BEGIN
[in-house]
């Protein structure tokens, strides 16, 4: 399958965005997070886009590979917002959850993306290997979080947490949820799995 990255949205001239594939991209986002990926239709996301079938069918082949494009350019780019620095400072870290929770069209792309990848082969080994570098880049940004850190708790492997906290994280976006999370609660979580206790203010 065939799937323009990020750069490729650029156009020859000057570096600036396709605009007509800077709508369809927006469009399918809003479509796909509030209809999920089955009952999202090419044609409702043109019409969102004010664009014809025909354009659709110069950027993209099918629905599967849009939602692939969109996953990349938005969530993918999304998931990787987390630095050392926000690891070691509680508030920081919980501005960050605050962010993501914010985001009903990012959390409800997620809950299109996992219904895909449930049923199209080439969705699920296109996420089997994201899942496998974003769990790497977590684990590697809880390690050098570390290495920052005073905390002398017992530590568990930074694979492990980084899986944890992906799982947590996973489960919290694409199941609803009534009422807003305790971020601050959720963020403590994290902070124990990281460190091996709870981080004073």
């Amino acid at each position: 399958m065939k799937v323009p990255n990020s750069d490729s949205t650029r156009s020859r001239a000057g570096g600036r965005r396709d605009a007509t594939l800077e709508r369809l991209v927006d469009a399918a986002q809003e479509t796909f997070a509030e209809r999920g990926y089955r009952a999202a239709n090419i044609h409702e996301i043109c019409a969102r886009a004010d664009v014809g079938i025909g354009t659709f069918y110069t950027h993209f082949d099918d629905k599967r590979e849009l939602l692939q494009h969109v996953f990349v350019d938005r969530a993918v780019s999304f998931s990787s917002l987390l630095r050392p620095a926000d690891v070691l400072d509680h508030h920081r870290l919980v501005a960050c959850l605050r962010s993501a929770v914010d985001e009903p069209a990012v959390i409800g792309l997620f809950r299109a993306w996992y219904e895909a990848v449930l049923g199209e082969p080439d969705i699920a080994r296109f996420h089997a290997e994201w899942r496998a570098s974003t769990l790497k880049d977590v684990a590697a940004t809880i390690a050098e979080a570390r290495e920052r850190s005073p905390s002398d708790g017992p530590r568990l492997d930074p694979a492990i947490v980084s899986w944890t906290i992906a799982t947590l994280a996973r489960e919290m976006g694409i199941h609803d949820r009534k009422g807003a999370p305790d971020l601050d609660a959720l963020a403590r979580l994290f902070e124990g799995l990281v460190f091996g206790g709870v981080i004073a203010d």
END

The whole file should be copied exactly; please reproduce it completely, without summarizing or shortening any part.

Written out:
[in-house]
């Protein structure tokens, strides 16, 4: 399958965005997070886009590979917002959850993306290997979080947490949820799995 990255949205001239594939991209986002990926239709996301079938069918082949494009350019780019620095400072870290929770069209792309990848082969080994570098880049940004850190708790492997906290994280976006999370609660979580206790203010 065939799937323009990020750069490729650029156009020859000057570096600036396709605009007509800077709508369809927006469009399918809003479509796909509030209809999920089955009952999202090419044609409702043109019409969102004010664009014809025909354009659709110069950027993209099918629905599967849009939602692939969109996953990349938005969530993918999304998931990787987390630095050392926000690891070691509680508030920081919980501005960050605050962010993501914010985001009903990012959390409800997620809950299109996992219904895909449930049923199209080439969705699920296109996420089997994201899942496998974003769990790497977590684990590697809880390690050098570390290495920052005073905390002398017992530590568990930074694979492990980084899986944890992906799982947590996973489960919290694409199941609803009534009422807003305790971020601050959720963020403590994290902070124990990281460190091996709870981080004073």
């Amino acid at each position: 399958m065939k799937v323009p990255n990020s750069d490729s949205t650029r156009s020859r001239a000057g570096g600036r965005r396709d605009a007509t594939l800077e709508r369809l991209v927006d469009a399918a986002q809003e479509t796909f997070a509030e209809r999920g990926y089955r009952a999202a239709n090419i044609h409702e996301i043109c019409a969102r886009a004010d664009v014809g079938i025909g354009t659709f069918y110069t950027h993209f082949d099918d629905k599967r590979e849009l939602l692939q494009h969109v996953f990349v350019d938005r969530a993918v780019s999304f998931s990787s917002l987390l630095r050392p620095a926000d690891v070691l400072d509680h508030h920081r870290l919980v501005a960050c959850l605050r962010s993501a929770v914010d985001e009903p069209a990012v959390i409800g792309l997620f809950r299109a993306w996992y219904e895909a990848v449930l049923g199209e082969p080439d969705i699920a080994r296109f996420h089997a290997e994201w899942r496998a570098s974003t769990l790497k880049d977590v684990a590697a940004t809880i390690a050098e979080a570390r290495e920052r850190s005073p905390s002398d708790g017992p530590r568990l492997d930074p694979a492990i947490v980084s899986w944890t906290i992906a799982t947590l994280a996973r489960e919290m976006g694409i199941h609803d949820r009534k009422g807003a999370p305790d971020l601050d609660a959720l963020a403590r979580l994290f902070e124990g799995l990281v460190f091996g206790g709870v981080i004073a203010d």